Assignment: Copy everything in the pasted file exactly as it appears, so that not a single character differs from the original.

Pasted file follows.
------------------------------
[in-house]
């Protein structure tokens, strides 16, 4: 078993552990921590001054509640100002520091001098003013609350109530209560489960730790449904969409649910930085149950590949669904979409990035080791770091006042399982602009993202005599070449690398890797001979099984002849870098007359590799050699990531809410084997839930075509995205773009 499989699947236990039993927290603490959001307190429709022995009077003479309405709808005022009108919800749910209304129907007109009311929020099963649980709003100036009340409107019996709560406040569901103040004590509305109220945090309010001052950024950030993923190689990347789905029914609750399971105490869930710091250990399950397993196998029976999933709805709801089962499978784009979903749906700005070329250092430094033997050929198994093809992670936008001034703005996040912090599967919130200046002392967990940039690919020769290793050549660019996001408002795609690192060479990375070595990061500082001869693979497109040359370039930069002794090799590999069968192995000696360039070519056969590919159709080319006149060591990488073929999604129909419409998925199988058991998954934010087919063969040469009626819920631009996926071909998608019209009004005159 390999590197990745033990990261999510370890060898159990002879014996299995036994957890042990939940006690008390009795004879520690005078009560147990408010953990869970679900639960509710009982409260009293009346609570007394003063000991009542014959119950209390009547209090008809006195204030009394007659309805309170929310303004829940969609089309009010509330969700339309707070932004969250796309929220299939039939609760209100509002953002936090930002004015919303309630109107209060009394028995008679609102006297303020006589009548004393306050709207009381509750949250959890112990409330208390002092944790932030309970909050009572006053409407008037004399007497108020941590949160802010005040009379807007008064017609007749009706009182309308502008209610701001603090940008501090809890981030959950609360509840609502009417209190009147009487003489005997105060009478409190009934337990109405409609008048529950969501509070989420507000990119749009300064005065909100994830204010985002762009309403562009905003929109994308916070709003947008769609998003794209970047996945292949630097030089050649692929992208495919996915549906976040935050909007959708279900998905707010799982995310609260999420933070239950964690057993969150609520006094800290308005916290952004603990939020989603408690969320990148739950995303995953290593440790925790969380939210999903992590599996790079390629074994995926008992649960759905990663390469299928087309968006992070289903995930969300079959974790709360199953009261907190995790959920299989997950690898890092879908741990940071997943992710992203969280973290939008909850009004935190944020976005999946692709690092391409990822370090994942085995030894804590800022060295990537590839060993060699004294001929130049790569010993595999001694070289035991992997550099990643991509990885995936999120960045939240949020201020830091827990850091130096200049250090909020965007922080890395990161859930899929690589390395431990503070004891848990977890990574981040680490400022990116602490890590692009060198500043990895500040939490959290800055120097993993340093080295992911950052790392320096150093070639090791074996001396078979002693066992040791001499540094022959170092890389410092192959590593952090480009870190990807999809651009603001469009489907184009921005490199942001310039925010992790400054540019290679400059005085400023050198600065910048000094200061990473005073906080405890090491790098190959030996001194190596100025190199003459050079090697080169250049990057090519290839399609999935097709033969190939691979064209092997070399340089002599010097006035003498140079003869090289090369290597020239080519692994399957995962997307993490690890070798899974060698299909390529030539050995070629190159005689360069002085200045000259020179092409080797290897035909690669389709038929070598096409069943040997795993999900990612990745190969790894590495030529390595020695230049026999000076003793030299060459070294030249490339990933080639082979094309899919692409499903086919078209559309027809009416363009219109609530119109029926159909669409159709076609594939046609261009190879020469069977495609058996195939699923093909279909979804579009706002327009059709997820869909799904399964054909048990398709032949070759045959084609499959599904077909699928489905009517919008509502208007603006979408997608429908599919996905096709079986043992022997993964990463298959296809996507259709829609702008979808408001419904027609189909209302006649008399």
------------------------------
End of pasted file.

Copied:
[in-house]
């Protein structure tokens, strides 16, 4: 078993552990921590001054509640100002520091001098003013609350109530209560489960730790449904969409649910930085149950590949669904979409990035080791770091006042399982602009993202005599070449690398890797001979099984002849870098007359590799050699990531809410084997839930075509995205773009 499989699947236990039993927290603490959001307190429709022995009077003479309405709808005022009108919800749910209304129907007109009311929020099963649980709003100036009340409107019996709560406040569901103040004590509305109220945090309010001052950024950030993923190689990347789905029914609750399971105490869930710091250990399950397993196998029976999933709805709801089962499978784009979903749906700005070329250092430094033997050929198994093809992670936008001034703005996040912090599967919130200046002392967990940039690919020769290793050549660019996001408002795609690192060479990375070595990061500082001869693979497109040359370039930069002794090799590999069968192995000696360039070519056969590919159709080319006149060591990488073929999604129909419409998925199988058991998954934010087919063969040469009626819920631009996926071909998608019209009004005159 390999590197990745033990990261999510370890060898159990002879014996299995036994957890042990939940006690008390009795004879520690005078009560147990408010953990869970679900639960509710009982409260009293009346609570007394003063000991009542014959119950209390009547209090008809006195204030009394007659309805309170929310303004829940969609089309009010509330969700339309707070932004969250796309929220299939039939609760209100509002953002936090930002004015919303309630109107209060009394028995008679609102006297303020006589009548004393306050709207009381509750949250959890112990409330208390002092944790932030309970909050009572006053409407008037004399007497108020941590949160802010005040009379807007008064017609007749009706009182309308502008209610701001603090940008501090809890981030959950609360509840609502009417209190009147009487003489005997105060009478409190009934337990109405409609008048529950969501509070989420507000990119749009300064005065909100994830204010985002762009309403562009905003929109994308916070709003947008769609998003794209970047996945292949630097030089050649692929992208495919996915549906976040935050909007959708279900998905707010799982995310609260999420933070239950964690057993969150609520006094800290308005916290952004603990939020989603408690969320990148739950995303995953290593440790925790969380939210999903992590599996790079390629074994995926008992649960759905990663390469299928087309968006992070289903995930969300079959974790709360199953009261907190995790959920299989997950690898890092879908741990940071997943992710992203969280973290939008909850009004935190944020976005999946692709690092391409990822370090994942085995030894804590800022060295990537590839060993060699004294001929130049790569010993595999001694070289035991992997550099990643991509990885995936999120960045939240949020201020830091827990850091130096200049250090909020965007922080890395990161859930899929690589390395431990503070004891848990977890990574981040680490400022990116602490890590692009060198500043990895500040939490959290800055120097993993340093080295992911950052790392320096150093070639090791074996001396078979002693066992040791001499540094022959170092890389410092192959590593952090480009870190990807999809651009603001469009489907184009921005490199942001310039925010992790400054540019290679400059005085400023050198600065910048000094200061990473005073906080405890090491790098190959030996001194190596100025190199003459050079090697080169250049990057090519290839399609999935097709033969190939691979064209092997070399340089002599010097006035003498140079003869090289090369290597020239080519692994399957995962997307993490690890070798899974060698299909390529030539050995070629190159005689360069002085200045000259020179092409080797290897035909690669389709038929070598096409069943040997795993999900990612990745190969790894590495030529390595020695230049026999000076003793030299060459070294030249490339990933080639082979094309899919692409499903086919078209559309027809009416363009219109609530119109029926159909669409159709076609594939046609261009190879020469069977495609058996195939699923093909279909979804579009706002327009059709997820869909799904399964054909048990398709032949070759045959084609499959599904077909699928489905009517919008509502208007603006979408997608429908599919996905096709079986043992022997993964990463298959296809996507259709829609702008979808408001419904027609189909209302006649008399």